Happy spring! Hopefully we are done with “snow” days. I have noticed new flowers blooming in my yard, robins building nests, and warmer temperatures. All good signs in my opinion!
I received an email the other day from CULTURES OF DIGNITY that really resonated with me as a parent. This is an organization founded by author and educator, Rosalind Wiseman that works with communities to shift the way we think about young people’s physical and emotional wellbeing. I want to share these words of wisdom with you and hope it can open some communication between you and your student. I know I’ll start practicing these suggestions with my own son!
Imagine…. It’s been an exhausting day. You walk through the front door and all you want to do is collapse on the sofa. But you can’t because standing in between you and peace of mind is your child who greets you by asking the following questions.
“How was your day? Did you answer all of your emails? Did you remember to finish that report your boss asked you to do last week? How did your evaluation go? Wait...a minute….Why are you walking away from me? Why are you being so moody? I just want to know what’s going on with you! I love you!”
Doesn’t this sound horrible? But we do it all the time. It’s one of our great miscommunications: asking a million questions to the people we love to feel close to them. Instead, it jacks up anxiety and feels like an interrogation.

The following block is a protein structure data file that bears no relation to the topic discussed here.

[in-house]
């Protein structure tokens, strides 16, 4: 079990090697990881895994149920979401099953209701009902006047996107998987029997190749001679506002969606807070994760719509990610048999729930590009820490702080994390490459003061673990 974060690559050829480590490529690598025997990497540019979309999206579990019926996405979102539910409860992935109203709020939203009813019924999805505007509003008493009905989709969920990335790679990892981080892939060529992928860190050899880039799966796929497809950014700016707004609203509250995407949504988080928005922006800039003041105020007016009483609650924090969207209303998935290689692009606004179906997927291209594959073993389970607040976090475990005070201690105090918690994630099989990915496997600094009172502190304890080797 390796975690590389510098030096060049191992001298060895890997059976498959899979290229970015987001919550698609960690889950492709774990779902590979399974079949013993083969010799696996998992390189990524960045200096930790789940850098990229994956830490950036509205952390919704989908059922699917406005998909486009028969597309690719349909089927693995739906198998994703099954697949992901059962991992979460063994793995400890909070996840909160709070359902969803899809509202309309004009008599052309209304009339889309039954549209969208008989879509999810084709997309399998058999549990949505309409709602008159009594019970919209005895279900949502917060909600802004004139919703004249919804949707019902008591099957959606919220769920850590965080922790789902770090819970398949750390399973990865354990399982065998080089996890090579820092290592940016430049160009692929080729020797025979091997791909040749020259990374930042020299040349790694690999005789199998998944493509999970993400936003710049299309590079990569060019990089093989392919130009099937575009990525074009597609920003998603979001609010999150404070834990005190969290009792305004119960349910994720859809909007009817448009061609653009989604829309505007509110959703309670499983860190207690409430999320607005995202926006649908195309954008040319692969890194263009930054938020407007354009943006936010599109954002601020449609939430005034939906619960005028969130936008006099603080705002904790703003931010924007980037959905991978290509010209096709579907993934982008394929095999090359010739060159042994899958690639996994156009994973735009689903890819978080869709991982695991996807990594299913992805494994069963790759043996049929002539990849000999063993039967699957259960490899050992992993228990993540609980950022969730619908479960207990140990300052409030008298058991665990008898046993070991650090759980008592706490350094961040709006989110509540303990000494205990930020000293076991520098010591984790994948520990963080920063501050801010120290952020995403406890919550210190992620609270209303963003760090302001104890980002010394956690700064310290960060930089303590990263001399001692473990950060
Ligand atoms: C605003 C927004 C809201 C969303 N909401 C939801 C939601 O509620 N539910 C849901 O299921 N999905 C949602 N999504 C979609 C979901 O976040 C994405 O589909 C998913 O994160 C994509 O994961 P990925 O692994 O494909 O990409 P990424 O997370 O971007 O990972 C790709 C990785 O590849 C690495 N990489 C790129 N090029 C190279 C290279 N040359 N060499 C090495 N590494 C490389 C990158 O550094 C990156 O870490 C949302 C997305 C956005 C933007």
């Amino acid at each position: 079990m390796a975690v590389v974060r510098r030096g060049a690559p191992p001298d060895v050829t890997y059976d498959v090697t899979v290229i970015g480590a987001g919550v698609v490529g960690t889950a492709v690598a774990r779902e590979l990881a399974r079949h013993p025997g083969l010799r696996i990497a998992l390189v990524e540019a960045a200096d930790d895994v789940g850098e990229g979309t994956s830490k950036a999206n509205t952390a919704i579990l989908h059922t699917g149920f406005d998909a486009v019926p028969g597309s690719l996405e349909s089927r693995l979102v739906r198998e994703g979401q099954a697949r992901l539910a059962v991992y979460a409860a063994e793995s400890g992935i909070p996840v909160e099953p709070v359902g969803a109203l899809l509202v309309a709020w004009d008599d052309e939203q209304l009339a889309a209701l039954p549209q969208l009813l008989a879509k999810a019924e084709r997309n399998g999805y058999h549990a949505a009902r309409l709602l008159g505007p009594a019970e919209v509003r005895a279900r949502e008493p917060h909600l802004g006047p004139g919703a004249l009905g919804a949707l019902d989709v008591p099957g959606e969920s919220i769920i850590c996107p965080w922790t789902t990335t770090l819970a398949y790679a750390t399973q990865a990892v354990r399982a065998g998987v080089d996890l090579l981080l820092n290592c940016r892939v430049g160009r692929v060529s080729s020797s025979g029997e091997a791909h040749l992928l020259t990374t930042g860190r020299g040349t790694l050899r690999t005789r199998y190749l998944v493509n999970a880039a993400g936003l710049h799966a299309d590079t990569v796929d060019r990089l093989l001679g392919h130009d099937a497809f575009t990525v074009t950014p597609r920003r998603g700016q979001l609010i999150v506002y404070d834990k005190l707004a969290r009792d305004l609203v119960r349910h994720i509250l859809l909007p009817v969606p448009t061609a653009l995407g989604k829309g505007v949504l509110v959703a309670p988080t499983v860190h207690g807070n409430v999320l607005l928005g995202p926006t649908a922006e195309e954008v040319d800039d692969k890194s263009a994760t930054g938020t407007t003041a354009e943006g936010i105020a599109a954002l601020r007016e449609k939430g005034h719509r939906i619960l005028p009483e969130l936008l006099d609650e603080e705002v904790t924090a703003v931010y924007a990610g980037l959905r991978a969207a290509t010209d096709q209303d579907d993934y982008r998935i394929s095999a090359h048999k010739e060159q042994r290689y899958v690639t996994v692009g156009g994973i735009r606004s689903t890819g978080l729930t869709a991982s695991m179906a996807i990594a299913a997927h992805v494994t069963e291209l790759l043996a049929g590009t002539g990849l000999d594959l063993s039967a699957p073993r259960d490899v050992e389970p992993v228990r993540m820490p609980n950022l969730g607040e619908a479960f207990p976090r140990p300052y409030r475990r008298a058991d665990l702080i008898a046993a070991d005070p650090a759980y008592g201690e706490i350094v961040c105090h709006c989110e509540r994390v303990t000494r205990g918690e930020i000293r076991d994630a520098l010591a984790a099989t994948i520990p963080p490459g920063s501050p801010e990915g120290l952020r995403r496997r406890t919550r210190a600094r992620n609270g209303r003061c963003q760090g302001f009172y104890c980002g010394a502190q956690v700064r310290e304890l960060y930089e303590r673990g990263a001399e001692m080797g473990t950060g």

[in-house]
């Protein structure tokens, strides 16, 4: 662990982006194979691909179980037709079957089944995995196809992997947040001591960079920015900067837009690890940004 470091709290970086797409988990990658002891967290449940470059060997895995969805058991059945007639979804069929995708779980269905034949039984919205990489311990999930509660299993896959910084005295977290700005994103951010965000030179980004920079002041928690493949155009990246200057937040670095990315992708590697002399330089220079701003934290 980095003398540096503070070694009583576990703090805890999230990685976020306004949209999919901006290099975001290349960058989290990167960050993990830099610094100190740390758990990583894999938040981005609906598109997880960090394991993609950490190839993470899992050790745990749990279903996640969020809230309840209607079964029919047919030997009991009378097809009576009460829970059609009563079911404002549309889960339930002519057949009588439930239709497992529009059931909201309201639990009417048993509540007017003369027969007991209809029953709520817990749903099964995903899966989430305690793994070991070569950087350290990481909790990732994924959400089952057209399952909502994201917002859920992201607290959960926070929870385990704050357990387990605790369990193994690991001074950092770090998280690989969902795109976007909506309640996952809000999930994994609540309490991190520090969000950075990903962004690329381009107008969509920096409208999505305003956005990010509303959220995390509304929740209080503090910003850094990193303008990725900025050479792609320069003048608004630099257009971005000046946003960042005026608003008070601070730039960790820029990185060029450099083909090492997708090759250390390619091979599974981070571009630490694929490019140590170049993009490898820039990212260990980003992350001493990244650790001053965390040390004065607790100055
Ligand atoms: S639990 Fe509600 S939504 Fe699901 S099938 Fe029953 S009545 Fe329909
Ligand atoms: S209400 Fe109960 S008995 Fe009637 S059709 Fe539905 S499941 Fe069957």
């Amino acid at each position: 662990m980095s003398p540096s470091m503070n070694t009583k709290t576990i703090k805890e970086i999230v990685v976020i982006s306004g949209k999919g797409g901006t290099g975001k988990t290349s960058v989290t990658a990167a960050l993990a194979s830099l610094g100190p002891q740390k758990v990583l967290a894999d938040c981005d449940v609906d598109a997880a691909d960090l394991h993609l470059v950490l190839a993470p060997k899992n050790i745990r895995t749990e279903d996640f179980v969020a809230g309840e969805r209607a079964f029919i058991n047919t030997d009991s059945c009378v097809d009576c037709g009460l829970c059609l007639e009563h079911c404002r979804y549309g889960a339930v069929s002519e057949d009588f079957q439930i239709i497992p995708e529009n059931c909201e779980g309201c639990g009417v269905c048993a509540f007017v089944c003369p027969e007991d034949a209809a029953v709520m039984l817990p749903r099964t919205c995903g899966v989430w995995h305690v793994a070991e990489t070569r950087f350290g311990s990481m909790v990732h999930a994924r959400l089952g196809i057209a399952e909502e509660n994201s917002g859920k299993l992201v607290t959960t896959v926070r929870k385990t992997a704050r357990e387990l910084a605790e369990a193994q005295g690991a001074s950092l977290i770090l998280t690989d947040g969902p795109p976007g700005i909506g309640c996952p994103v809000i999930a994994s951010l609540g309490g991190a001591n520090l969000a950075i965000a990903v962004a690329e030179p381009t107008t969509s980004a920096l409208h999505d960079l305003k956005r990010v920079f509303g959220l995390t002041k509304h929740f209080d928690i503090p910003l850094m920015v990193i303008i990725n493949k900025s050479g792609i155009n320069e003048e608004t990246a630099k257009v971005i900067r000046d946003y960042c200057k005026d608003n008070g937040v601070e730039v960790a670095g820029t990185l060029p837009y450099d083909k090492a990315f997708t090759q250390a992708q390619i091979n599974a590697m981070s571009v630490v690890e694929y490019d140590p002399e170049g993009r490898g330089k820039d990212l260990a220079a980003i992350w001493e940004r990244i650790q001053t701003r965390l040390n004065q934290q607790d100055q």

It’s why we just respond with “I’m fine” to all the questions. We just want peace.
Here are some questions young people shared with us that while well-meaning, are crazy-making:
We are exhausting with all the questions.
When we see the people we love, here’s what we can do to make it nicer and saner for everyone:
Put down the phone. Stop talking to the person on the phone, stop texting, stop trolling through your feed.
Smile and just look at this person you love. No matter what’s going on remember how grateful you are that they are in your life. Sometimes just taking a moment to look at them will tell you more than anything they will say.
Say something that backs that up. A warm “Hi! So good to see you” will suffice.
Wait a few minutes and see what happens. Our experience is that after the person who usually gets the millions of questions gets over their shock at the silence, they start talking.
So let’s slow down. Our relationships are not dependent on knowing every detail of the other person’s life. In an incredibly anxious world, our healthiest, strongest relationships should include being a comfort to each other.
At Cultures of Dignity, our definition of happiness includes having a place to process and find peace. Shouldn’t we give that to the people we are closest to?